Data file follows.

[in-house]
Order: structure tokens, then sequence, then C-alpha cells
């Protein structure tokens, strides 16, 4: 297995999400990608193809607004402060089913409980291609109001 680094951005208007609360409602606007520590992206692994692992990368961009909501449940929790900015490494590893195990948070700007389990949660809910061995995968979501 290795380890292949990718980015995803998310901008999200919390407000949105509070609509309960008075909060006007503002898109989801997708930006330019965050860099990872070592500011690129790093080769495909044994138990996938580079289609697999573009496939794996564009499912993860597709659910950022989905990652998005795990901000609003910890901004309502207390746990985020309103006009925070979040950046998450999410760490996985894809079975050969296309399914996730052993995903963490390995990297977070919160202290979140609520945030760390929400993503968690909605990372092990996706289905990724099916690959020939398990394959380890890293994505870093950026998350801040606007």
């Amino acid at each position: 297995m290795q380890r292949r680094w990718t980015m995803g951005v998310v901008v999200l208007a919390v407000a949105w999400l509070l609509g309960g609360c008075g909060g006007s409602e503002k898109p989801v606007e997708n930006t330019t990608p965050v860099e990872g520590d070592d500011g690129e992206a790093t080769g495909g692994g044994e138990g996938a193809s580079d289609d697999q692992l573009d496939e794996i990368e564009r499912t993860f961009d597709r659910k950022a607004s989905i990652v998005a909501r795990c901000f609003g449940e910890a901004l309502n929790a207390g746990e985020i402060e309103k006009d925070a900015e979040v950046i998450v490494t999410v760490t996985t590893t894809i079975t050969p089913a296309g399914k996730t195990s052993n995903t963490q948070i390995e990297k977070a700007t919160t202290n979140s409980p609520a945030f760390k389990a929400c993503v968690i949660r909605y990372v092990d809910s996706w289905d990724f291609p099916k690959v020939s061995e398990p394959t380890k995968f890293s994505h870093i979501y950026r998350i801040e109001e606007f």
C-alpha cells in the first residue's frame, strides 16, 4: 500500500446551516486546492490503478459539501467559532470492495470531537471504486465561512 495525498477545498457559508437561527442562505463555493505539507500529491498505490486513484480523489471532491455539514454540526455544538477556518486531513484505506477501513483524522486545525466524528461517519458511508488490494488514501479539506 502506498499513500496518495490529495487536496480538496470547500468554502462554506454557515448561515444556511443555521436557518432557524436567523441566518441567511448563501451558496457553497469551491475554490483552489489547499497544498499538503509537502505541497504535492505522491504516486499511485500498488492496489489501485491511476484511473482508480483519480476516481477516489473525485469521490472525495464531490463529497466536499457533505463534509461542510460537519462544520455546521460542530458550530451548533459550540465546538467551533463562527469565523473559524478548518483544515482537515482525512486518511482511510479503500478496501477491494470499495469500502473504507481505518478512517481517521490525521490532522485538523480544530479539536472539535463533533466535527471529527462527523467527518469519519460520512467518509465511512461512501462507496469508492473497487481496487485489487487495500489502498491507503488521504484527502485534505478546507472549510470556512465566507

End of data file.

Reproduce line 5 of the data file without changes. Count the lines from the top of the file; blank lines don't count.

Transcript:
C-alpha cells in the first residue's frame, strides 16, 4: 500500500446551516486546492490503478459539501467559532470492495470531537471504486465561512 495525498477545498457559508437561527442562505463555493505539507500529491498505490486513484480523489471532491455539514454540526455544538477556518486531513484505506477501513483524522486545525466524528461517519458511508488490494488514501479539506 502506498499513500496518495490529495487536496480538496470547500468554502462554506454557515448561515444556511443555521436557518432557524436567523441566518441567511448563501451558496457553497469551491475554490483552489489547499497544498499538503509537502505541497504535492505522491504516486499511485500498488492496489489501485491511476484511473482508480483519480476516481477516489473525485469521490472525495464531490463529497466536499457533505463534509461542510460537519462544520455546521460542530458550530451548533459550540465546538467551533463562527469565523473559524478548518483544515482537515482525512486518511482511510479503500478496501477491494470499495469500502473504507481505518478512517481517521490525521490532522485538523480544530479539536472539535463533533466535527471529527462527523467527518469519519460520512467518509465511512461512501462507496469508492473497487481496487485489487487495500489502498491507503488521504484527502485534505478546507472549510470556512465566507